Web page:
THE TWO COMFORTERS
The great philosopher Citosile once said to
a woman who was disconsolate, and who had
good reason to be so: "Madame, the queen of
England, daughter to Henry IV., was as
wretched as you. She was banished from her
kingdom, was in great danger of losing her
life at sea, and saw her royal spouse expire
on a scaffold."
"I am sorry for her," said the lady, and
began again to lament her own misfortunes.
"But," said Citosile, "remember the fate
of Mary Stuart. She loved (but with a most
chaste and virtuous affection) an excellent
musician, who played admirably on the bass-viol.
Her husband killed her musician before her
face; and in the sequel, her good friend and
relative, Queen Elizabeth, who called herself
a virgin, caused her head to be cut off on
a scaffold covered with black, after having
confined her in prison for the space of
"That was very cruel," replied the lady, and
presently relapsed into her former melancholy.
"Perhaps," said the comforter, "you have
heard of the beautiful Joan of Naples, who
was taken prisoner and strangled."
"I have a dim remembrance of her," said the
"I must relate to you," continued the other,
"the adventure of a sovereign princess who,
within my recollection, was dethroned after
supper, and who died in a desert island."
"I know her whole history," replied the lady.
"Well, then," said Citosile, "I will tell
you what happened to another great princess
whom I instructed in philosophy. She had a
lover as all great and beautiful princesses
have. Her father surprised this lover in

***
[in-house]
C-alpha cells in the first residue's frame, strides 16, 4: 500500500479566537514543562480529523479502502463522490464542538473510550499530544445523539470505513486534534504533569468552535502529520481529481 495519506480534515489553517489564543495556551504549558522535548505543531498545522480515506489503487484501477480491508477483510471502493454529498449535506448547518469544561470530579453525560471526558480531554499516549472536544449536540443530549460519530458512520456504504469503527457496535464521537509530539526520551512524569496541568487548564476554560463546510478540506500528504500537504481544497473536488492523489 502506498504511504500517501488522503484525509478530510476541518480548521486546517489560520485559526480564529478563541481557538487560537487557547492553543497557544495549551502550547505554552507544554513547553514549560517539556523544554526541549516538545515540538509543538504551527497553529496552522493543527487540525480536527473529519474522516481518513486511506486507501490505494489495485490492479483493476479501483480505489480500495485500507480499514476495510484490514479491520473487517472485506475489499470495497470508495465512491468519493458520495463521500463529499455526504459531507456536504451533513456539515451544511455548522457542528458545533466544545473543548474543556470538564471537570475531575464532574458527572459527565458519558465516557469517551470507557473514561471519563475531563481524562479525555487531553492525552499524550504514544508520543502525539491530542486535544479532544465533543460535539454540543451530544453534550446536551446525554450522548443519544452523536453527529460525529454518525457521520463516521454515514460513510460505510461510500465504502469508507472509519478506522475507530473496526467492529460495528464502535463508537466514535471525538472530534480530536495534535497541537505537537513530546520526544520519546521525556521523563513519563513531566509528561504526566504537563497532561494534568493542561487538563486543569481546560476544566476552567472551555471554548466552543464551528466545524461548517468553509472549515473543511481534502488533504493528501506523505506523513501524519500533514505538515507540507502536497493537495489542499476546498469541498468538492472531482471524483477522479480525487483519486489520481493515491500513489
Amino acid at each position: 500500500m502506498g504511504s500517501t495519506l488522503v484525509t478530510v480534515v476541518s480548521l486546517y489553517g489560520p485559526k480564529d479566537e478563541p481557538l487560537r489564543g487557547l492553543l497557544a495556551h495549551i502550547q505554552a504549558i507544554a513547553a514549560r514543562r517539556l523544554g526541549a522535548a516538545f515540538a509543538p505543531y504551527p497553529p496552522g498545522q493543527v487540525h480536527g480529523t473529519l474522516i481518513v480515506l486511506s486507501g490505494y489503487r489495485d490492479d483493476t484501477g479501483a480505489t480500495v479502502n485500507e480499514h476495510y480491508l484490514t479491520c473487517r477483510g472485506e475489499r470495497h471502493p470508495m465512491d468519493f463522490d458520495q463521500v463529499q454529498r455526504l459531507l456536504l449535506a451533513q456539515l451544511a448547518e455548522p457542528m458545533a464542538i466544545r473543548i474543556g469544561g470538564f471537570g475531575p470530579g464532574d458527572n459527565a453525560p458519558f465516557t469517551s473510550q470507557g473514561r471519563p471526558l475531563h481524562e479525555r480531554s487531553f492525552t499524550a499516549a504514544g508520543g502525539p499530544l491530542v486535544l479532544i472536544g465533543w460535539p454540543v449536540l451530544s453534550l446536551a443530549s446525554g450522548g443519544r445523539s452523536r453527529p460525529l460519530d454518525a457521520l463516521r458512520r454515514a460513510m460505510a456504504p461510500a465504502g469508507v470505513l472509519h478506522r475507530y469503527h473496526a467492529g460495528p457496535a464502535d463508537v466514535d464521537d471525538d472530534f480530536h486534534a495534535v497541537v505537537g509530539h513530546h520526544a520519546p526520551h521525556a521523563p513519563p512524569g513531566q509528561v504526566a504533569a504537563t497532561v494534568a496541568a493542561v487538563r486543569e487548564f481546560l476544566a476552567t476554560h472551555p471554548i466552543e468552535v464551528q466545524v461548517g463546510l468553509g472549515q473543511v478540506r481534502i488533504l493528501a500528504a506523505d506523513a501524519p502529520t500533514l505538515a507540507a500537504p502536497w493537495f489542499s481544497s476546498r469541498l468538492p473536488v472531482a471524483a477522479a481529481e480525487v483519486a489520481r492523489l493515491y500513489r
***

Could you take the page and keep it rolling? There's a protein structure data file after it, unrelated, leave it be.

her company, and was so displeased with the
young man's confused manner and excited
countenance, that he gave him one of the
most terrible blows that had ever been given
in his province. The lover seized a pair of
tongs and broke the head of the angry parent,
who was cured with great difficulty, and who
still bears the marks of the wound. The lady
in a fright leaped out of the window and
dislocated her foot, in consequence of which
she habitually halts, though still possessed
in other respects of a very handsome person.
The lover was condemned to death for having
broken the head of a great prince. You can
imagine in what a deplorable condition the
princess must have been when her lover was
led to the gallows. I have seen her long ago
when she was in prison, and she always
spoke to me of her own misfortunes."
"And why will you not allow me to think of
mine?" said the lady.
"Because," said the philosopher, "you ought
not to think of them; and since so many
great ladies have been so unfortunate, it
ill becomes you to despair. Think of Hecuba, --
think of Niobe."
"Ah!" said the lady, "had I lived in their
time, or in that of so many beautiful
princesses, and had you endeavored to console
them by a relation of my misfortunes, would
they have listened to you, do you imagine?"
Next day the philosopher lost his only son,
and was entirely prostrated with grief. The
lady caused a catalogue to be drawn up of
all the kings who had lost their children,
and carried it to the philosopher. He read
it -- found it very exact -- and wept
Three months afterwards they chanced to renew
their acquaintance, and were mutually surprised
to find each other in such a gay and sprightly
humor. To commemorate this event, they caused
to be erected a beautiful statue to Time, with
this inscription: "TO HIM WHO COMFORTS."